Spotlight on Lodi Zinfandel
If John Fogerty of Credence Clearwater Revival was actually stuck in Lodi today, he’d probably be a happy man. Lodi, about an hour and a half drive from Napa, is making some of the best Zinfandels in California. Self-proclaimed the Zinfandel Capital of the World, Lodi boasts production of over 40 percent of California’s premium Zinfandel.
The distinctive character of Lodi Zinfandel was officially recognized by the federal government in 1986 as an American Viticulture Area (AVA). The area is now home to nearly 80 wineries, hundreds of “Lodi” labeled wines, and approximately 100,000 acres of premium wine grapes. About 5,000 acres of Lodi vines still grow on their own root stocks, representing one of the largest stands of ungrafted Vitis vinifera in the world.
Wine-growing in Lodi goes way back to the late 1800’s. Many of the region’s best wines come from the thousands of acres of “old vines”-- some actually dating back to the 1880’s, believe it or not. When many folks ripped out grape vines during Prohibition, many Lodi vines survived with savvy owners shipping grapes to home winemakers since making wine at home was allowed under the Volstead Act. These stocky old vines survived another difficult period by providing the grapes for the pink wine that folks fell in love with called White Zinfandel.
Today wine lovers can easily move beyond sweet blush wine and fully appreciate the high quality of a red made from Lodi Zinfandel. We recently tasted the following Lodi Zins side by side. We found them both to pair equally well with grilled chicken breasts seasoned with our house made paprika pepper rub as well as grilled chopped sirloin burgers topped with baby bella mushrooms sautéed in olive oil and garlic and finished with a splash of red wine.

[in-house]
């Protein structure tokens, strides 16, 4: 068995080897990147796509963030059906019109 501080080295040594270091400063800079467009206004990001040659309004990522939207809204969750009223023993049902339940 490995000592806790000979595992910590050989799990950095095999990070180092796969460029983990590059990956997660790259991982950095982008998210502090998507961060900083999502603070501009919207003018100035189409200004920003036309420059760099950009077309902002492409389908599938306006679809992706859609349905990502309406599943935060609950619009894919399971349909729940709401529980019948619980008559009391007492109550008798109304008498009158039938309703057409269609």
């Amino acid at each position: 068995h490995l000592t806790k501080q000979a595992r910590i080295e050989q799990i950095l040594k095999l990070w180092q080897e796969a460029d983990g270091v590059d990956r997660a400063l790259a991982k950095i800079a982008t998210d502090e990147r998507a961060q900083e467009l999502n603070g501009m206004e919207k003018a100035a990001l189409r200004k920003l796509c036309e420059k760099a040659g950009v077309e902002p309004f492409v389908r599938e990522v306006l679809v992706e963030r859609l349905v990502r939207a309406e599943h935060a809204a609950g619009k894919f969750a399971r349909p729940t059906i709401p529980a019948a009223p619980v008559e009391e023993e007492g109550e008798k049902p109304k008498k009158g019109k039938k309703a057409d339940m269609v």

Macchia 2011 Old Vine Zinfandel “Mischievous” 16% abv In Italian, “Macchia” means “the spot.” Husband and wife team, Tim and Lani Holdener, started their operation in the Lodi Appellation in 2001. They own no vineyards, but manage to purchase grapes from “the spots” where great fruit grows. They produce more than 10 different Zins with catchy names like “Luxurious,” “Dangerous,” and “Outrageous.”
The “Mischievous” bottling is a blend of grapes from 5 different Lodi vineyards. Just a touch of Petite Sirah adds structure and complexity. It is one of their best selling Zins with most of it going to Cali retailer Total Wine.
We found the “Mischievous” to exhibit the typical sweet berry aromas typical of many Zinfandels. The mouthfeel was medium to full bodied. This dark purple wine hit our palate with a heavier hand than the Uvaggio, probably due to the significantly higher abv. The high alcohol carries a lush, mouth-coating burst of dark fruit flavors of raspberries and blackberries. A soft vanilla finish is balanced with a touch of oaky spiciness.
Uvaggio 2010 Primitivo 13.5% abv The winery name refers to the Italian term for a wine made with a blend of grapes. The Winemaker Jim Moore prefers to focus on Italian varietals, thus, choosing the Italian name “Primitivo” instead of “Zinfandel.” While Primitivo's DNA is identical to Zinfandel, Moore claims the grapes for his Primitivo mature much later and exhibit more uniformity in ripening than most Lodi Zins.
After picking fresh mulberries from our backyard tree, the aroma of those dark fruits was fresh in our minds as we nosed the Uvaggio Primitivo. Those juicy, dark berry fruit aromas carried through on the palate with also a hint of pomegranate and currant. The wine was medium bodied with a supple texture carrying through with nice and ripe blackberry flavors. It finished with a dash of black peppery spice. The Uvaggio showed zingier acidity than the heavier-handed Macchia.